We want to help current and future generations appreciate and value the importance of the natural world, water resources and the benefits of leading healthy and active lifestyles.
Our team of education advisers deliver classroom and site-based lessons with for up to 25,000 schoolchildren every year across our region.
Following the improvements to the picnic site we will work with our expert team to create new and engaging on-site interpretation to help visitors learn more about the natural environment and water resource. This is likely to include updating signage and a mix of activity sheets and small on-site seasonal events for visitors to enjoy during their visit.
Previously we had looked at installing small shelters which would also provide spaces for educational activities, however, following previous consultation these have now been removed from the improvement plan in the picnic area.
With an active fishery and local community sports clubs based at the reservoir, there are qualified instructors available for those wishing to discover and learn a new sport.
We hope that people visiting the picnic area will be able to see these fantastic activities taking place first hand and this in turn will spark an interest to try a new activity in the great out-doors, supporting local clubs to increase participation and physical activity.
Wessex Water manages the fishing on site, and we will continue to promote the sport and provide new opportunities for people to try or improve at the sport, including family fishing days, beginner courses, hints / tips from rangers and improver sessions with qualified coaches.
We will also work with the resident community clubs, run by dedicated volunteers, to support them in delivering their activities and encouraging more people to benefit from their offer.
While there is no self-launch of craft or wild swimming available at the reservoir for safety and water quality reasons, members of the community can take to the water through on-site clubs where safety standards and procedures are in place:
We are committed to protecting and enhancing the environment and will ensure that any future improvements to Sutton Bingham minimise damage to existing habitats. We have an expert team of ecologists and independent consultants who complete thorough surveys of the area to advise on mitigating or compensating for all works.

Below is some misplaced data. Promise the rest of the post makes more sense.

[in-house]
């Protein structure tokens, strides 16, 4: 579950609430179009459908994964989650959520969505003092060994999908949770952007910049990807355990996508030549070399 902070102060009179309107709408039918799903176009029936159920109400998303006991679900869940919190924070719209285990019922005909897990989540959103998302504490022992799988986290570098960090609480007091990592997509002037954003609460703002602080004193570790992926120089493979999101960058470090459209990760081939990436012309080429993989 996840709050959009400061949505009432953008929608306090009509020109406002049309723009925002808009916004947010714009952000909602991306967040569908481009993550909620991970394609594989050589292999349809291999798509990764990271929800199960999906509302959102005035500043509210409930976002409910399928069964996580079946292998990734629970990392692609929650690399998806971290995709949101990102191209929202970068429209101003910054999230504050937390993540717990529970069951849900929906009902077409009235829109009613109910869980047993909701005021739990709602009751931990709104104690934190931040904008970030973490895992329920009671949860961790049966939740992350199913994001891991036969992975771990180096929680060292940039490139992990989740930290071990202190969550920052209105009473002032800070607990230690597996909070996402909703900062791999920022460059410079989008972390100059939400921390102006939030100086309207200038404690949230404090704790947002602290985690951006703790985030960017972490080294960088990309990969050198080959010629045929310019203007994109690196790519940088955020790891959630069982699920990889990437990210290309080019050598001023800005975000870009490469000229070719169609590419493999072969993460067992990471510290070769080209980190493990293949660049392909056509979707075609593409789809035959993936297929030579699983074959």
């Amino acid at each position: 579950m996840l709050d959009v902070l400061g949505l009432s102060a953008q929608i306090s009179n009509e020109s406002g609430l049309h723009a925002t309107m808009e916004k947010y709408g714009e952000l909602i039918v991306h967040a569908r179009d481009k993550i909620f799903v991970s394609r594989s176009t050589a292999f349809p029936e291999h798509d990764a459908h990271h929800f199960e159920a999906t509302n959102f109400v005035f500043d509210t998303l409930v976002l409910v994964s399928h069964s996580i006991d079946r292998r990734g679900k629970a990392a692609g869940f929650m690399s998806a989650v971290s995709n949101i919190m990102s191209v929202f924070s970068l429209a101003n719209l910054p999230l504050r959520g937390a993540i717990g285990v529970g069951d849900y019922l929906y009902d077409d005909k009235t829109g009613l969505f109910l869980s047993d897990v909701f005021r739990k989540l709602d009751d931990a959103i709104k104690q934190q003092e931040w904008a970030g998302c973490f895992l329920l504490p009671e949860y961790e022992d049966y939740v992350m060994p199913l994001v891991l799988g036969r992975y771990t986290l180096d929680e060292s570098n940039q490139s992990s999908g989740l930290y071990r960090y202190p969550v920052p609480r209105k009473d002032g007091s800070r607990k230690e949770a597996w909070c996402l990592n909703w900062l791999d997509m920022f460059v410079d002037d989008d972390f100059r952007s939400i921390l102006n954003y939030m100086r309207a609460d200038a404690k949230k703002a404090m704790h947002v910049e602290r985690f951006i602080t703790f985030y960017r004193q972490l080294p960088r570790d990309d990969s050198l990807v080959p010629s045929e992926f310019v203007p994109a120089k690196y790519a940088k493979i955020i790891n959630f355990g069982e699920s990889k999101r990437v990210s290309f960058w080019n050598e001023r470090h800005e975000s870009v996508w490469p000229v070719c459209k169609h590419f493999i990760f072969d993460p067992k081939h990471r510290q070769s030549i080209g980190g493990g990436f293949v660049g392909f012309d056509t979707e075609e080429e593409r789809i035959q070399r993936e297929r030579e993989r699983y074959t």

Whilst some short term impact is inevitable, we will deliver a longer term net gain in biodiversity by:
avoiding all healthy trees
focusing new infrastructure and paths on areas of grassland which are of low natural value
planning to recycle waste materials
introducing a new wildflower meadow area
improving the conservation management regime of scrub and trees within the picnic area
using permeable stone paths which balance accessibility with low impact and use natural materials wherever possible.
Project development and consultation
Over the past two years, and particularly in spring/summer 2020, we have consulted about the improvements with a range of visitors, community members, visitors, neighbours, local organisations including sports clubs and parish, district and county councils.
We have listened to their feedback and concerns and have amended our current proposals to incorporate these. These are summarised below as questions and answers.
While Sutton Bingham is already enjoyed by many visitors, we want to ensure that the site is accessible to anyone who may wish to visit and that the facilities provided meet visitor expectations. Our priorities are to improve ease of movement throughout the site and to update basic provision such as the playground and toilets.
No, the reservoir is part of an operational site and for security and safety reasons will continue to be opened and closed in line with seasonal opening hours. The site is normally closed over the winter months, however, with improved paths and surfacing we hope that it will be usable 12 months of the year in the future.
We do not expect there to be a significant increase in visitor numbers as a result of the improvements. However, over the past few years and especially during 2020 we have seen a natural increase in demand for outdoor spaces across all of our sites. Other providers report the same and therefore we are seeking to make sure we can accommodate this demand for the site.